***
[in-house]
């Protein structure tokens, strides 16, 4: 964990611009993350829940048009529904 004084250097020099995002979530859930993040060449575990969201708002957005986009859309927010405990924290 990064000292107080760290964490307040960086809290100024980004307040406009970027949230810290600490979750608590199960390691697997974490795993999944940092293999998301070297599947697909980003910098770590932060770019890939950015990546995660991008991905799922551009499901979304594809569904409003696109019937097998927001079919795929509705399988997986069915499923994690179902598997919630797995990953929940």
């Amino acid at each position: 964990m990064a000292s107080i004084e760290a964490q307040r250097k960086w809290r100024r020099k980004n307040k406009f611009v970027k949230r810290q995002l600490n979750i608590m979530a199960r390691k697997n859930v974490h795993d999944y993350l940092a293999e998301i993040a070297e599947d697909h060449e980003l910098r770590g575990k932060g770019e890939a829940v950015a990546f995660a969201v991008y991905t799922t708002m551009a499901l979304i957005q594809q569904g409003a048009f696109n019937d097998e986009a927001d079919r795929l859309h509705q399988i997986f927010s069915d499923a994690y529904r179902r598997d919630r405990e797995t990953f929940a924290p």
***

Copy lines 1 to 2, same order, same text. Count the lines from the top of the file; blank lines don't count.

[in-house]
């Protein structure tokens, strides 16, 4: 964990611009993350829940048009529904 004084250097020099995002979530859930993040060449575990969201708002957005986009859309927010405990924290 990064000292107080760290964490307040960086809290100024980004307040406009970027949230810290600490979750608590199960390691697997974490795993999944940092293999998301070297599947697909980003910098770590932060770019890939950015990546995660991008991905799922551009499901979304594809569904409003696109019937097998927001079919795929509705399988997986069915499923994690179902598997919630797995990953929940």